Most would argue that Mitchell is a better scorer than Simmons, personally I say he's a better wing scoring given his shooting, but better scorer as a whole? (Stick with me) Yes Mitchell scored more in total, but he also took a lot more shots and was waaaay less efficient, in other words, as volume increased, Mitchell's value slowly decreased, Simmons on the other hand rarely dropped below 50% no matter how many shots he took. The difference in their scoring comes down to inefficient volume vs. pure efficiency, and you can see this in how teams defend them. Both had good plus-minus' for the season, but if you look at Mitchell's in individual games you notice a lot of games where it appears he had little to no impact, whether it be wins with bad plus minus's or losses with good ones, whereas Simmons, when he has a good plus minus the Sixers win, when he's bad they lose. In other words, Simmons, while his total is less, has a much bigger impact. In my mind they are equals when it comes to scoring, and I'd much rather have a guarantee than boom or bust. 

"But Mitchell averaged over 20 points per game, barely any rookies ever do that!" -Mitchell fans, people who don't understand statistics or NBA history

Yeah no, over 40 other rookies have averaged more than 20, and over 50 have averaged right at or over 20, it clearly is not that rare. You know what is rare? 12 Triple Doubles

#5 Mitchell is already an elite 3-point shooter myth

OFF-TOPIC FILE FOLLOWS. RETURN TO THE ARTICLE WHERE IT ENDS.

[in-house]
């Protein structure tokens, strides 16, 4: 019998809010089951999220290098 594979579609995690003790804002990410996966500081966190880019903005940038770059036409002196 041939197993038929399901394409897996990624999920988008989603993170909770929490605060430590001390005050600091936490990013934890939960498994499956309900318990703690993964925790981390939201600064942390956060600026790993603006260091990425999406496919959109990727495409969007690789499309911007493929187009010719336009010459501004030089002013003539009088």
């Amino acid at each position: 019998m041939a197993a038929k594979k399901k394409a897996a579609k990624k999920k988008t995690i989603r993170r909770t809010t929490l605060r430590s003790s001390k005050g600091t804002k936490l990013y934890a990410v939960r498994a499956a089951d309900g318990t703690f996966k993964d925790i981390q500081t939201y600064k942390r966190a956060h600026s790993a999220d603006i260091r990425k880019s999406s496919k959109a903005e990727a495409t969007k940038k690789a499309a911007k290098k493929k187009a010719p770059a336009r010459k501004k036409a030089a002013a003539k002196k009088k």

Yes he broke the rookie record for total made threes, and that is indeed very impressive, I'm not saying he's a bad shooter, he's definitely good, but don't fall for the hype. Mitchell shot 34% from 3, just below the rookie average and below the NBA average. He also only shot a few percent higher than Dennis Smith Jr., Lonzo Ball, De'Aaron Fox, and Frank Nkilikaiiakliak or however you spell his last name. All of which are widely considered very bad shooters, yet they are only slightly worse than Mitchell... Notable rookies that shot much better than Mitchell? Jayson Tatum, Luke Kennard, Josh Hart, Bojan Bogdonavic, Lauri Markkanen, Kyle Kuzma, Milos Teodosic, Royce O'neal, and even Malik Monk. Yes that's right, Malik Monk, who many immediately considered a bust because he wasn't shooting up to his standard still shot a better percentage than Donovan Mitchell. Mitchell made so many threes out of sheer volume of wide open opportunities because that just how their offense works, not because he's an elite 3 point shooter like Steph or Dame were right out of college. 

Tatum blocked the shit out of this btw and they called it a foul

Tatum blocked the shit out of this btw and they called it a foul

Now I seriously wanna make it clear that I still think Mitchell is very good, I don't think he's really a star level player, I think he's more similar to a Joe Johnson/Bradley Beal level where he is most impactful as a role player but has been thrust into being a star player just because he scores well, but he is definitely very good. And if Simmons wasn't injured last year, Mitchell would've won. Oh and Tatum is better than Mitchell he just didn't get as many opportunities because of the talent at his position and around him.